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2010 Science News of the Year: Matter & Energy

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1:52pm, December 17, 2010

Approaching the island of stability
Smashing together the elements calcium-48, with 20 protons, and berkelium-249, with 97, has produced superheavy atoms containing 117 protons, albeit for a tiny sliver of a second (SN: 4/24/10, p. 15). Temporarily known as ununseptium, the new element fills an empty spot in the periodic table between the previously discovered elements 116 and 118.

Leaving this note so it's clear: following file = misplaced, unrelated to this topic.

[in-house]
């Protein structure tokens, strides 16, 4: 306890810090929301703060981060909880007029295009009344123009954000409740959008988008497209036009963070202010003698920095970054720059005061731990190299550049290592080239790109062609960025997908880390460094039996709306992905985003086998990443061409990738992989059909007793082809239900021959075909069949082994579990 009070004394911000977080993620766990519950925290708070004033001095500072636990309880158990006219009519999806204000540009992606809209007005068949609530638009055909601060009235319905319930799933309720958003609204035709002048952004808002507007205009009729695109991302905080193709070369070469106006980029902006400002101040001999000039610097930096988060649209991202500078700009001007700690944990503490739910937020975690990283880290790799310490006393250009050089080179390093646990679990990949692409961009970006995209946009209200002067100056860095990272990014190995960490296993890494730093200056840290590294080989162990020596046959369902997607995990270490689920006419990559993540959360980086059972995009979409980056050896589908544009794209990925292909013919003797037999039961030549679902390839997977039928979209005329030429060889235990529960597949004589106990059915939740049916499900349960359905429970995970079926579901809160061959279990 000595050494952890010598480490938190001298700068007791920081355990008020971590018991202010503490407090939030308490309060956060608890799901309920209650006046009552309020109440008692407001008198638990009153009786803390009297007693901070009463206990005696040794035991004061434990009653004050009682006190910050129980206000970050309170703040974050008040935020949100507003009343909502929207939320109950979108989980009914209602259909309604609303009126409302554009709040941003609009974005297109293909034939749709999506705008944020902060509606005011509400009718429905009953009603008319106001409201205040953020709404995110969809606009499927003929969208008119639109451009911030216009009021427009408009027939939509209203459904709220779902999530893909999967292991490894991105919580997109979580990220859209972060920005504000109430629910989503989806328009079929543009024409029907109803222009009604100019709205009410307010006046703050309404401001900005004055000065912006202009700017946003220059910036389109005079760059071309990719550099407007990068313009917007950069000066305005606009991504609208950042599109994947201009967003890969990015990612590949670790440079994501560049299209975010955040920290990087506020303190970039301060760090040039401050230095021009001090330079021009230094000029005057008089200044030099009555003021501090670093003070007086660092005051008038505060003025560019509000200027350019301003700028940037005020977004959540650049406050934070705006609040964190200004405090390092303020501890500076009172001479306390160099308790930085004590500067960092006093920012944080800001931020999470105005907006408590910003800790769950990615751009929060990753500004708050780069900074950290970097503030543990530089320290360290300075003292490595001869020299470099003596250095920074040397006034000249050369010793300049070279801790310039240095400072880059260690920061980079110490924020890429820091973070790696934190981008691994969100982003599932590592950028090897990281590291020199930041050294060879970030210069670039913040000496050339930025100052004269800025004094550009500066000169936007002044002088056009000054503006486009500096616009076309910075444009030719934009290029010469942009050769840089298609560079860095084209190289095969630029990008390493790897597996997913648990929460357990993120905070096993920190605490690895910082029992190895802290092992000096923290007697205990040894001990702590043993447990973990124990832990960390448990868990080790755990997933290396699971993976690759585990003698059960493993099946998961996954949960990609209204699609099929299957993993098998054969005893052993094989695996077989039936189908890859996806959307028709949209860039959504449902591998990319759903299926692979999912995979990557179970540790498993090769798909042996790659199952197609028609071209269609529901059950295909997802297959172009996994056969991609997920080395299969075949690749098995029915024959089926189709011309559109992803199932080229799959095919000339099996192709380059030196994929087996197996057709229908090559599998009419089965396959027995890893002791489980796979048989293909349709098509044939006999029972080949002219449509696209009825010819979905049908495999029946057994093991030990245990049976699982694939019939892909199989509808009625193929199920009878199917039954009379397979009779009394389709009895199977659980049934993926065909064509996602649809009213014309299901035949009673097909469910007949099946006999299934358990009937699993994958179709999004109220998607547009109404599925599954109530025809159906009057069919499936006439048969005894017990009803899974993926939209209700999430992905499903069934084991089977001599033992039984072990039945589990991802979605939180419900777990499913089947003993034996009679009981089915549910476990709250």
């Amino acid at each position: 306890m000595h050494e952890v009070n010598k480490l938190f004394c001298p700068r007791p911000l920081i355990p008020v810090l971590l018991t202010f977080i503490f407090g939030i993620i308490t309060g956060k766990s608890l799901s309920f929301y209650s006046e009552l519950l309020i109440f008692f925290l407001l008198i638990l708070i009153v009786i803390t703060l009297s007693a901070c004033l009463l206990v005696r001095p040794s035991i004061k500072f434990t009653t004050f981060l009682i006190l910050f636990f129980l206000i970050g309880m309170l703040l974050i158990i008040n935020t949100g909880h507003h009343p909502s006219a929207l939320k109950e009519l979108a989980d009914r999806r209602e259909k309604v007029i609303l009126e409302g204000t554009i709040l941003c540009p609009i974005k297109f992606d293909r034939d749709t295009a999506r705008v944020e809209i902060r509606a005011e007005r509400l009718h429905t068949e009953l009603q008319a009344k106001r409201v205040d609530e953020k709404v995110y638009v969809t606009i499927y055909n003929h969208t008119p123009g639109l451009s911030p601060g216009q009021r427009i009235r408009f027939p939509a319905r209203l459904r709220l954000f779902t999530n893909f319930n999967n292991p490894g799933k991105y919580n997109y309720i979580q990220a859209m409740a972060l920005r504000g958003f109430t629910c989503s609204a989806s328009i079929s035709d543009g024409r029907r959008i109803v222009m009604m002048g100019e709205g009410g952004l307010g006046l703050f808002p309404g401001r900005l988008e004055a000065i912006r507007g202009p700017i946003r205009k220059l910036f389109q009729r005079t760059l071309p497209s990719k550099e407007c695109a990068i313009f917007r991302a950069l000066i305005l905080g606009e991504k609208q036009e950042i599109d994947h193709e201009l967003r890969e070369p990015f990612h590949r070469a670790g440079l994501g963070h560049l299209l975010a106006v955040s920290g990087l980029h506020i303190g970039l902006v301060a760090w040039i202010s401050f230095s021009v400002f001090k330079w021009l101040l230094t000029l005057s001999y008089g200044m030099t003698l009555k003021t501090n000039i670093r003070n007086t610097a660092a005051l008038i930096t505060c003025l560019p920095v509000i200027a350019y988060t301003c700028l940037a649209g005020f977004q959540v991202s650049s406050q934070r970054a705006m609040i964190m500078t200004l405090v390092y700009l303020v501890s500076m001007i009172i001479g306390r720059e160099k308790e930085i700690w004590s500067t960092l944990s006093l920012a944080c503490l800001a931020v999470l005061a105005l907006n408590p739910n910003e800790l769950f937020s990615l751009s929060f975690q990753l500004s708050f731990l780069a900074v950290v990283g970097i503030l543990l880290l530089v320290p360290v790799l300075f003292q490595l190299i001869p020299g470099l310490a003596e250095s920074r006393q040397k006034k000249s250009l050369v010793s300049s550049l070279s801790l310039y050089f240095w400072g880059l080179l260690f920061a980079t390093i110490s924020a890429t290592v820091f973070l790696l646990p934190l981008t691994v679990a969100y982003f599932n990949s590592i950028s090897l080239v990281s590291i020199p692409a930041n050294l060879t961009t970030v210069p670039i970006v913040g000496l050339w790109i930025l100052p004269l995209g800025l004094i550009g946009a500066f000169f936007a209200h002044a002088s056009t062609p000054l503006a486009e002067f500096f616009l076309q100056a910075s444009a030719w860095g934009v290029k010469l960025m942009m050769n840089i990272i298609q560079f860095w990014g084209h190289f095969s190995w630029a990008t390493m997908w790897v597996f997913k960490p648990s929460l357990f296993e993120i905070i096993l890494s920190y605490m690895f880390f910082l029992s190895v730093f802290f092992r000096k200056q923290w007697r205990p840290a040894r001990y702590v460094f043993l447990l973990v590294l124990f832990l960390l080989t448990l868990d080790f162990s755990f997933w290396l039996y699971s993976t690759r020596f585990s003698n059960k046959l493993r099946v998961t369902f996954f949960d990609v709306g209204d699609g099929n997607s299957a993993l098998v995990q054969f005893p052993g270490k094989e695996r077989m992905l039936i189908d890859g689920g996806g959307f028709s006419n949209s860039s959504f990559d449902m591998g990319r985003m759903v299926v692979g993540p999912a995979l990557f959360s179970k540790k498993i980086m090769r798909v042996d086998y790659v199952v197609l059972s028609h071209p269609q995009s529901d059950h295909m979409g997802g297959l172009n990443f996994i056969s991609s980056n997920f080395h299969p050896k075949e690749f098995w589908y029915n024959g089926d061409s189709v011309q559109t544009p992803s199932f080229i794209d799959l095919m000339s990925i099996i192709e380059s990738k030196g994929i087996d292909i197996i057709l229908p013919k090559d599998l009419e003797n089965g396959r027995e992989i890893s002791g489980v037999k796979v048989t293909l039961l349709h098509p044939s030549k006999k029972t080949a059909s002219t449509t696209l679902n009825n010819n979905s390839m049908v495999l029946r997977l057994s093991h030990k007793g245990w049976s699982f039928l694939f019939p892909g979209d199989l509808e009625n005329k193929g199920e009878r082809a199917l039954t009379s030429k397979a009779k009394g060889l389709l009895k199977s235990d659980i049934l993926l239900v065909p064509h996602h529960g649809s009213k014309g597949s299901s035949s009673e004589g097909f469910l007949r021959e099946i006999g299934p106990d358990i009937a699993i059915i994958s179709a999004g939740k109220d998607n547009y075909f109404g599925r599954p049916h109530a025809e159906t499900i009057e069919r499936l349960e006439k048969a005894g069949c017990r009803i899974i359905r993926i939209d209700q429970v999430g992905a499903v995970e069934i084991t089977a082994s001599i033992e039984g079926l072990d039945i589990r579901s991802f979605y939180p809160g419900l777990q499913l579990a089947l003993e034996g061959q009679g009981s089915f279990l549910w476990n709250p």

Down at spot 112 on the periodic table, an element first produced in 1996 by German scientists now has a name: copernicium, for the 16th century astronomer Copernicus (SN: 3/27/10, p. 13).

There are also six new isotopes of existing heavy elements, produced as researchers at Lawrence Berkeley National Laboratory in California monitored the radioactive decay of element 114 (SN: 11/20/10, p. 12). While not as dramatic as an entirely new

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